Going to Shanghai is a completely different thing. The ride with a taxi (or hired car) to the centre of Shanghai can take 45 minutes (depending on the traffic) and costs 30-40$. It is better to arrange the pick up car prior to your arrival or at least before arriving at the gate in order to get a good deal for the transfer. Most of the time, private cars (not taxis) are waiting clients in front of the gate and can ask 40-50$ to get them into town. If more people are travelling, the fare is not too high, as it can be split and it is also negotiable. It is better to arrange the return trip with the same driver and even to fix a total price for going and coming back. Make sure that you always have the exact address of the place you want to visit and the terminal where you have to come back, better have them written down in Chinese letters, too, as few taxi drivers speak English.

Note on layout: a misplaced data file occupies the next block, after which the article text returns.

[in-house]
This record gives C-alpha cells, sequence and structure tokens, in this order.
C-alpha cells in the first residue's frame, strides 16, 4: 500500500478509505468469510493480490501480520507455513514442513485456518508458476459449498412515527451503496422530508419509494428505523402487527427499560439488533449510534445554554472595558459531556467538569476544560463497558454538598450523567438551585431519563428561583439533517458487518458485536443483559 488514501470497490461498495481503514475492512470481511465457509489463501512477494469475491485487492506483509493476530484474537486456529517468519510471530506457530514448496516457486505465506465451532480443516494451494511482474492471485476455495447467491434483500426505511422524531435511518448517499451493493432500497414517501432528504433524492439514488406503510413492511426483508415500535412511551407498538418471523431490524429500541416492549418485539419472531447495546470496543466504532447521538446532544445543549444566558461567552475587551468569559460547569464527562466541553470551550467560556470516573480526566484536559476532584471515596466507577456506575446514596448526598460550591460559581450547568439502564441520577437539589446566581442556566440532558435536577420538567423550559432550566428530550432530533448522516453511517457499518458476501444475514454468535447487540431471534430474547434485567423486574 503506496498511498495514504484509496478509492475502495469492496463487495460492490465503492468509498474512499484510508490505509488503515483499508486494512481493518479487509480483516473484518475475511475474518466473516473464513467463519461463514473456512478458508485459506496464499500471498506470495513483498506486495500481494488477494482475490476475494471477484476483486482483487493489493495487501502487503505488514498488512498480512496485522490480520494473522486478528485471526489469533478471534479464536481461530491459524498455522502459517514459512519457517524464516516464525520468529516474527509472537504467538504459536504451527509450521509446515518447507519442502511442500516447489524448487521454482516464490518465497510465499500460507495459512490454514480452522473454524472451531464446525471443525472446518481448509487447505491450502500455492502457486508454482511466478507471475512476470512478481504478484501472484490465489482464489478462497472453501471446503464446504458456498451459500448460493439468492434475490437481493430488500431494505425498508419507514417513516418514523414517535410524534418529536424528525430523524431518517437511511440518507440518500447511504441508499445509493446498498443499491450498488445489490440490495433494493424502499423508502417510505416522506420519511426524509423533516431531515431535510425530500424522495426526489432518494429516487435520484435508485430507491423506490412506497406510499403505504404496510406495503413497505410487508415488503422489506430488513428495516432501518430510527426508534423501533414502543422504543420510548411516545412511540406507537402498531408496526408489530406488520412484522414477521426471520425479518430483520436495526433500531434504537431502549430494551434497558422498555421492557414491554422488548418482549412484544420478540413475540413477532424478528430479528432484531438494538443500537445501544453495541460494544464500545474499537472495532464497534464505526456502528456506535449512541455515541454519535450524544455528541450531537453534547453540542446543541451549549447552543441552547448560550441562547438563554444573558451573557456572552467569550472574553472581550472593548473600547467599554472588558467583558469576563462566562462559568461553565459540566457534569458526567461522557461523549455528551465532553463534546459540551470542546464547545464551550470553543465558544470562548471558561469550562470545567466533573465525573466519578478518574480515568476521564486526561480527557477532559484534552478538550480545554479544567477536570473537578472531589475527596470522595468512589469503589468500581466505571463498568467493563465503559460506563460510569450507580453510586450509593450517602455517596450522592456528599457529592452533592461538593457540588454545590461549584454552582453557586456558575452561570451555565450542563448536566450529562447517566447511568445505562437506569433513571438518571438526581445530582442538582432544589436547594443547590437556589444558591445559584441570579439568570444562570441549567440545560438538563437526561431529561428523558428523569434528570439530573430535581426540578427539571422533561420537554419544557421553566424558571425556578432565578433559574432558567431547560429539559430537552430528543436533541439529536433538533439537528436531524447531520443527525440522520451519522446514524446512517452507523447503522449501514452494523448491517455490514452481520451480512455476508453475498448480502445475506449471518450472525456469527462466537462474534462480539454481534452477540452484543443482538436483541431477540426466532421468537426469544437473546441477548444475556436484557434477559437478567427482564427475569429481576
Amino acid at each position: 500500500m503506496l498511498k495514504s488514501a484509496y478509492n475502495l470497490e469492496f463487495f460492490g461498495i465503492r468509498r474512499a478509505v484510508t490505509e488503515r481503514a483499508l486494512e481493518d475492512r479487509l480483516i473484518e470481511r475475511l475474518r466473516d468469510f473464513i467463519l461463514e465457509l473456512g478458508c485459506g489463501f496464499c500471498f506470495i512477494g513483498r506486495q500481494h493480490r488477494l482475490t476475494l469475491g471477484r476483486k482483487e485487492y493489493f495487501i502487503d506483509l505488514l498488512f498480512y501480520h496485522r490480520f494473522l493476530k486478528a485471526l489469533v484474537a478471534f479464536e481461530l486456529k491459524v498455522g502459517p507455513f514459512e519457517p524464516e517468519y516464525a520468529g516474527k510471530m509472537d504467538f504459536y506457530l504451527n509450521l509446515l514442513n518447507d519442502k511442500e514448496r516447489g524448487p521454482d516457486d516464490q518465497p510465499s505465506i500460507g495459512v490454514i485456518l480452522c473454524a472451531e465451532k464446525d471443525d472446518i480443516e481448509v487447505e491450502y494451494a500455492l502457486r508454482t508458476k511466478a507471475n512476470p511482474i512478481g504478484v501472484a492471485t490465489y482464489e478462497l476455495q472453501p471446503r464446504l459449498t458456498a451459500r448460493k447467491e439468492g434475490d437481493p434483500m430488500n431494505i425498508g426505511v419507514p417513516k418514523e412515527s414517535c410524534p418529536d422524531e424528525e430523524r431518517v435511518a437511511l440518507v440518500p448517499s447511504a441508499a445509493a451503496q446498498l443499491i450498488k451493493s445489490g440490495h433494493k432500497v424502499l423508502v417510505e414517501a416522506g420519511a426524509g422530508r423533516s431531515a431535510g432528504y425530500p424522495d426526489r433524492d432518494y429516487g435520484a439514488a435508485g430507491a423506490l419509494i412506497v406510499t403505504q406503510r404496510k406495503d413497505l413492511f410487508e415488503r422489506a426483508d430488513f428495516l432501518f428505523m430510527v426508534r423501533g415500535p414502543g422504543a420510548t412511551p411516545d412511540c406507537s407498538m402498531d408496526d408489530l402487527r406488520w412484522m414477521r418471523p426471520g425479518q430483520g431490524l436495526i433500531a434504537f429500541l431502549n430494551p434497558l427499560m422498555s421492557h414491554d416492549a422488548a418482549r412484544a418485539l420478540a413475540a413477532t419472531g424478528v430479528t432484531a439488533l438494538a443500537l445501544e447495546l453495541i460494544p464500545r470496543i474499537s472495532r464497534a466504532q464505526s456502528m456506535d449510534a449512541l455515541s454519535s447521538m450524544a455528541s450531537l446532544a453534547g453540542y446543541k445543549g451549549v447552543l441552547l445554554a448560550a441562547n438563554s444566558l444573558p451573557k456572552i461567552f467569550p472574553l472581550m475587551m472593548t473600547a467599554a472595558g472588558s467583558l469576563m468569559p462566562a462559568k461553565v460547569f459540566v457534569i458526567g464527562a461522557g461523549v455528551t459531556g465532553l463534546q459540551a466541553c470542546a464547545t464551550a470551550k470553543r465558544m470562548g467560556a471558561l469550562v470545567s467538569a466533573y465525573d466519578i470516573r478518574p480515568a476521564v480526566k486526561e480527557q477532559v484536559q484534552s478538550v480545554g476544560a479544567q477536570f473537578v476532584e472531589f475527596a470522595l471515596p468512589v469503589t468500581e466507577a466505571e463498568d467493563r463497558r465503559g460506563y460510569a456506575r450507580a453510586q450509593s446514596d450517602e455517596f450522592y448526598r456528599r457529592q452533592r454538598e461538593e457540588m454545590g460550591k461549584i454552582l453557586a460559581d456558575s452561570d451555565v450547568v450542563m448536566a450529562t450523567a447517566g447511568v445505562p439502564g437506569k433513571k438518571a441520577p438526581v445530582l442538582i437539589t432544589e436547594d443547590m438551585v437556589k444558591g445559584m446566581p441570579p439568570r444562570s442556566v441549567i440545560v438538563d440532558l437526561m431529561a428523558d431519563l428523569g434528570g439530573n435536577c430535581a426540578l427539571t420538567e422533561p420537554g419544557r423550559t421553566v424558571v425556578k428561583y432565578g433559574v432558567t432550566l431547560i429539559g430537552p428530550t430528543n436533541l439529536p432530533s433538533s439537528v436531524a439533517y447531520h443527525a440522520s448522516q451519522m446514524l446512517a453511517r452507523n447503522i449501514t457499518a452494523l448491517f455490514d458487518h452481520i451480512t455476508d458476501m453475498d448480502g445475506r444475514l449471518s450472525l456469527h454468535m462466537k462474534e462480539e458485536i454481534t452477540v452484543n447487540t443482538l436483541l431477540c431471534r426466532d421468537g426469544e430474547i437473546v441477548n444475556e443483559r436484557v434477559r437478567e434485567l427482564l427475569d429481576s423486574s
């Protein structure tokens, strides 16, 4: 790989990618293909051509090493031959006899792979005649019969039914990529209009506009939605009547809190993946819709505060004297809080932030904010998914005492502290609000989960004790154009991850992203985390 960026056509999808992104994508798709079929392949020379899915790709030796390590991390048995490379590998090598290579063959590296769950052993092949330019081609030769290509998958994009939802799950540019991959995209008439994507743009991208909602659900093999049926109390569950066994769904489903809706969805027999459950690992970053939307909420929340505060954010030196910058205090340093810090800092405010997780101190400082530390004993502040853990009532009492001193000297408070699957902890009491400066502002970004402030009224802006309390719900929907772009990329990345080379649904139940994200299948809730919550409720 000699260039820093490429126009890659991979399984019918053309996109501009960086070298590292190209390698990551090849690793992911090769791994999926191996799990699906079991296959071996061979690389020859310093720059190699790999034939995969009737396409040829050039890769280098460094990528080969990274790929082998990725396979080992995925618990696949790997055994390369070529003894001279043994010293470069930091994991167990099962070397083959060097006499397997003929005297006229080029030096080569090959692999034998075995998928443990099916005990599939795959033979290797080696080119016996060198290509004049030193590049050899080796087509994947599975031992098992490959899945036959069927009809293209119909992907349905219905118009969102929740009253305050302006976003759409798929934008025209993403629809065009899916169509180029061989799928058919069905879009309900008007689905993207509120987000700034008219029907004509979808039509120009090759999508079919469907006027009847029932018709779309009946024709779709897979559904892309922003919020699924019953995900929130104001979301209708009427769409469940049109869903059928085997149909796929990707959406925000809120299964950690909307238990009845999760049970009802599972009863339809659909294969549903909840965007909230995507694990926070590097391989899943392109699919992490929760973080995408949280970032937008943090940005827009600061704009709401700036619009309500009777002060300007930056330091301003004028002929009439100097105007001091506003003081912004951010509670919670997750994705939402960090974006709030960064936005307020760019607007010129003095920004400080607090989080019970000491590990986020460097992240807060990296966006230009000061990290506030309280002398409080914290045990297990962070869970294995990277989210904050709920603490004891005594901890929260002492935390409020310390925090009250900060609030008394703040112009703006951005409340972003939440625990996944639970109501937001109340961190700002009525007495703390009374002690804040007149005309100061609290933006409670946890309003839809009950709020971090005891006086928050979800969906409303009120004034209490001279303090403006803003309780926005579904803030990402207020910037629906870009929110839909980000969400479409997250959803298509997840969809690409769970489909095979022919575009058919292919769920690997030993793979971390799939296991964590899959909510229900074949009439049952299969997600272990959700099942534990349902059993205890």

As soon as the vessel gets alongside, a business man always comes on board, bringing telephone cards and other useful things. He is a trustful person and he can always arrange these types of transfers to and from the city. He can intermediate a pick up service at your disposal and even do the talking with the non – English speaking driver. Taking into account the short time available for the journey, it is better to have a car ready to serve you than wasting your precious minutes searching for a taxi/private driver. If you already set the pick up time, the car will wait for you outside the gate. To arrive there, you can ask a lift from the business man (he will take you to the gate if he has time), wait for the shuttle bus (which has an unknown schedule, but a 30 minute frequency) or walk the whole way. Walking inside the terminal is permitted (still), following the designated route and can take you 15-20 minutes (depending on your vessel’s position).